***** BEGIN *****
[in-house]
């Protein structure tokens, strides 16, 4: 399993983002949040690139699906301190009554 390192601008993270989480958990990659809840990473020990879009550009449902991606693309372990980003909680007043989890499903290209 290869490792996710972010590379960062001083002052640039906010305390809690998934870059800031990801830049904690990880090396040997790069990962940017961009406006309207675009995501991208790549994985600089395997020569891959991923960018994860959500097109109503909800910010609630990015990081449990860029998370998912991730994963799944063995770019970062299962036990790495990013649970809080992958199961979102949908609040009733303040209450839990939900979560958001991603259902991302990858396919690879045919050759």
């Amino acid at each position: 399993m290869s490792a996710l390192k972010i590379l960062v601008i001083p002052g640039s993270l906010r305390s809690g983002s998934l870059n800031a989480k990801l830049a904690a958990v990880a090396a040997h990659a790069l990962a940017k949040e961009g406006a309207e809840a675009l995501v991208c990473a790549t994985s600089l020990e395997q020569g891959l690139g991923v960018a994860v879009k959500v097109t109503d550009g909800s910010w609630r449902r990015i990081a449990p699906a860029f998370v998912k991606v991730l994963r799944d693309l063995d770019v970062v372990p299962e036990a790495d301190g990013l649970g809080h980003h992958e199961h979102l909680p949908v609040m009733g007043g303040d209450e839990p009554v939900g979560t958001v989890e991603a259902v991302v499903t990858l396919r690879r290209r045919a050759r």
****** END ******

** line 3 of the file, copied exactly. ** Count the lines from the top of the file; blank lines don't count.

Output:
């Amino acid at each position: 399993m290869s490792a996710l390192k972010i590379l960062v601008i001083p002052g640039s993270l906010r305390s809690g983002s998934l870059n800031a989480k990801l830049a904690a958990v990880a090396a040997h990659a790069l990962a940017k949040e961009g406006a309207e809840a675009l995501v991208c990473a790549t994985s600089l020990e395997q020569g891959l690139g991923v960018a994860v879009k959500v097109t109503d550009g909800s910010w609630r449902r990015i990081a449990p699906a860029f998370v998912k991606v991730l994963r799944d693309l063995d770019v970062v372990p299962e036990a790495d301190g990013l649970g809080h980003h992958e199961h979102l909680p949908v609040m009733g007043g303040d209450e839990p009554v939900g979560t958001v989890e991603a259902v991302v499903t990858l396919r690879r290209r045919a050759r």